KEY POINTS

  • Christian Petersen allegedly held a cameraman reporting a lockdown protest at knifepoint
  • The First Amendment gives the public the right to assemble and the press a right to report it
  • Petersen's attorney called the incident a result of "gross misunderstanding”

A lawyer learned about the First Amendment the hard way Friday (April 17) when he was arrested after allegedly threatening journalists covering protests against California’s lockdown order, according to multiple reports. The amendment gives the public the right to assemble and the press a right to report it, among other things.

A KTTV news team was reporting on a protest over the continuing shutdowns required by coronavirus in Huntington Beach when Christien Petersen approached the reporter and cameraman. Petersen is alleged to have pulled a pocket knife out, forced the cameraman into the news vehicle and demand that the latter delete footage of Petersen protesting.

The reporter called the police. When police arrived, Petersen was still holding the photographer at knife point inside the van, KTTV reported. Petersen was allegedly intoxicated at the time, according to reports.

Petersen was arrested on counts of kidnapping and exhibiting a deadly weapon other than a firearm. He is listed as a criminal defense attorney in Los Angeles on the avvo.com directory.

KTTV is a Fox station. The unidentified photographer and reporter were not injured, according to the station. “Obviously they were shaken up by the incident, but thankfully they are OK,” Fox spokeswoman Erica Keane told The New York Post.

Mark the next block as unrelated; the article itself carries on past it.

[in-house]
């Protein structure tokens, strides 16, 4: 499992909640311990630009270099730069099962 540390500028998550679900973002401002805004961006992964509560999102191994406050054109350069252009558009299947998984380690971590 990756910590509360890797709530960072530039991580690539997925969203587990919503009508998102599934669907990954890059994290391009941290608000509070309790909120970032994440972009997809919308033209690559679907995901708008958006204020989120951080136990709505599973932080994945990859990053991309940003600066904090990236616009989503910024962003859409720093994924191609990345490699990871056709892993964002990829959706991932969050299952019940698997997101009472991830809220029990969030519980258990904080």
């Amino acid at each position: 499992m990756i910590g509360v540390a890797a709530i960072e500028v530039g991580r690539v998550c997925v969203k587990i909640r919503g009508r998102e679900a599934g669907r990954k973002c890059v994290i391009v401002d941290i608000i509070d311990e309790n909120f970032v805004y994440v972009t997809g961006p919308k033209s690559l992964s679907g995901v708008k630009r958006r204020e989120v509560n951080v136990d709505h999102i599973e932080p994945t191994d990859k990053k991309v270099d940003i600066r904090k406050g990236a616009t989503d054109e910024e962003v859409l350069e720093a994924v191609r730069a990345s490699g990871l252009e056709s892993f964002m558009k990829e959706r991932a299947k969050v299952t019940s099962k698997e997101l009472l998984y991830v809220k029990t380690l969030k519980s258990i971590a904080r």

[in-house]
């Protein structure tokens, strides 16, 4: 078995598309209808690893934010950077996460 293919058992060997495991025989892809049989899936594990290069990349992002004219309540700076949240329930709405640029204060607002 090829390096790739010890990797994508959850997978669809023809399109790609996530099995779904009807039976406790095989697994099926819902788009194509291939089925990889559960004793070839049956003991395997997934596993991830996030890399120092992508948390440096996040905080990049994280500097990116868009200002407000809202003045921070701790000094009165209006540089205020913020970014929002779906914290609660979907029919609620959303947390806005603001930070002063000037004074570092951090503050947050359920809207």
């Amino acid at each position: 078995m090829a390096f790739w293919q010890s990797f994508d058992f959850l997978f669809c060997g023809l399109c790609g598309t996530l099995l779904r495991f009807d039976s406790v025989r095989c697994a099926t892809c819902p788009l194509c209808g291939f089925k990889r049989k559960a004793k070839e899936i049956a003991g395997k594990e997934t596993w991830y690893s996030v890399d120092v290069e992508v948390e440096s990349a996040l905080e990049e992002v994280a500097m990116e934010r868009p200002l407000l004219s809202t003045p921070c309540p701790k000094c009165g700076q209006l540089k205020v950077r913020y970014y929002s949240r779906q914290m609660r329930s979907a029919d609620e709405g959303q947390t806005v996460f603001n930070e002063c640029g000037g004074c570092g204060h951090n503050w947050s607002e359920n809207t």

The employees are expected to return to work in the next few days, Keane said.

Petersen’s attorney contends it was all a “gross misunderstanding.”

“A man took [Petersen]’s photo and [Petersen] objected because he was not part of the protest and did not want to be associated with it. We do not believe that an attempted kidnapping is supported by the facts and that all that has happened to [Petersen] is due to a gross misunderstanding,” Christopher Darden said in a statement to The Post.

“[Petersen] just wanted to verify the man had deleted the photo as he agreed to do. [Petersen] was seeking a new job and did not want the publication of a misleading photo to cause him to lose a job opportunity. … Needless to say, my client is concerned for the welfare of anyone that might have been affected. When and if the opportunity arises he intends to offer his personal apology to the cameraman,” Darden said.

Petersen remained in custody in lieu of $100,000 bail as of Monday evening, inmate records show, The Orange County Register reported. Petersen was scheduled to appear in court Tuesday.